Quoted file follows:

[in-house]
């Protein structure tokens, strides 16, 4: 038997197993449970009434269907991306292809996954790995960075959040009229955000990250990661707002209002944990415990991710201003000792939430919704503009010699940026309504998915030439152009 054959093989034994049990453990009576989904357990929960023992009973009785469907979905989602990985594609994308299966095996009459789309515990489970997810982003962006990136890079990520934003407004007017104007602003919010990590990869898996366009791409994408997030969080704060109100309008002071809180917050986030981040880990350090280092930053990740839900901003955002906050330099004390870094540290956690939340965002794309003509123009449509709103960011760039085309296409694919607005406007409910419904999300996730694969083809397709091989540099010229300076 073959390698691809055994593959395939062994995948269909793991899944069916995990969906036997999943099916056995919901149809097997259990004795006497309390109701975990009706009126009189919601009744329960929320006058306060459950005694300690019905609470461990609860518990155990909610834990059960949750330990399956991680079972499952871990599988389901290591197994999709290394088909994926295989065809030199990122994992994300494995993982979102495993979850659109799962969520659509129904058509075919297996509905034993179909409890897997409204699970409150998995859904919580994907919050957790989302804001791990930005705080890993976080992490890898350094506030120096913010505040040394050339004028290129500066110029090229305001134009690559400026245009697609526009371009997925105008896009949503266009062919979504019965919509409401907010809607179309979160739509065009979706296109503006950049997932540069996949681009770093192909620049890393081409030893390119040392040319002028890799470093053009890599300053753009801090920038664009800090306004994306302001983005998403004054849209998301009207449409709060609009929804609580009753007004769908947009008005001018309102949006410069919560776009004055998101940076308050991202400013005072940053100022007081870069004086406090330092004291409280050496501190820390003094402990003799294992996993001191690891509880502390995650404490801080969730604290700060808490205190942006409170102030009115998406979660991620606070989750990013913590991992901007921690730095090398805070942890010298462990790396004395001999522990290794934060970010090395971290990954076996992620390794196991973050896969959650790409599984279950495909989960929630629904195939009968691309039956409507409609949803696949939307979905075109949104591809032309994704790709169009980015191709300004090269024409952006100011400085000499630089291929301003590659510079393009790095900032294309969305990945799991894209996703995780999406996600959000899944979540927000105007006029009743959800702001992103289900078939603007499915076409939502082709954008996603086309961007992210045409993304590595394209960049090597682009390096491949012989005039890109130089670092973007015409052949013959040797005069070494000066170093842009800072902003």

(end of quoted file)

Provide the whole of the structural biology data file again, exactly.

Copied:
[in-house]
């Protein structure tokens, strides 16, 4: 038997197993449970009434269907991306292809996954790995960075959040009229955000990250990661707002209002944990415990991710201003000792939430919704503009010699940026309504998915030439152009 054959093989034994049990453990009576989904357990929960023992009973009785469907979905989602990985594609994308299966095996009459789309515990489970997810982003962006990136890079990520934003407004007017104007602003919010990590990869898996366009791409994408997030969080704060109100309008002071809180917050986030981040880990350090280092930053990740839900901003955002906050330099004390870094540290956690939340965002794309003509123009449509709103960011760039085309296409694919607005406007409910419904999300996730694969083809397709091989540099010229300076 073959390698691809055994593959395939062994995948269909793991899944069916995990969906036997999943099916056995919901149809097997259990004795006497309390109701975990009706009126009189919601009744329960929320006058306060459950005694300690019905609470461990609860518990155990909610834990059960949750330990399956991680079972499952871990599988389901290591197994999709290394088909994926295989065809030199990122994992994300494995993982979102495993979850659109799962969520659509129904058509075919297996509905034993179909409890897997409204699970409150998995859904919580994907919050957790989302804001791990930005705080890993976080992490890898350094506030120096913010505040040394050339004028290129500066110029090229305001134009690559400026245009697609526009371009997925105008896009949503266009062919979504019965919509409401907010809607179309979160739509065009979706296109503006950049997932540069996949681009770093192909620049890393081409030893390119040392040319002028890799470093053009890599300053753009801090920038664009800090306004994306302001983005998403004054849209998301009207449409709060609009929804609580009753007004769908947009008005001018309102949006410069919560776009004055998101940076308050991202400013005072940053100022007081870069004086406090330092004291409280050496501190820390003094402990003799294992996993001191690891509880502390995650404490801080969730604290700060808490205190942006409170102030009115998406979660991620606070989750990013913590991992901007921690730095090398805070942890010298462990790396004395001999522990290794934060970010090395971290990954076996992620390794196991973050896969959650790409599984279950495909989960929630629904195939009968691309039956409507409609949803696949939307979905075109949104591809032309994704790709169009980015191709300004090269024409952006100011400085000499630089291929301003590659510079393009790095900032294309969305990945799991894209996703995780999406996600959000899944979540927000105007006029009743959800702001992103289900078939603007499915076409939502082709954008996603086309961007992210045409993304590595394209960049090597682009390096491949012989005039890109130089670092973007015409052949013959040797005069070494000066170093842009800072902003």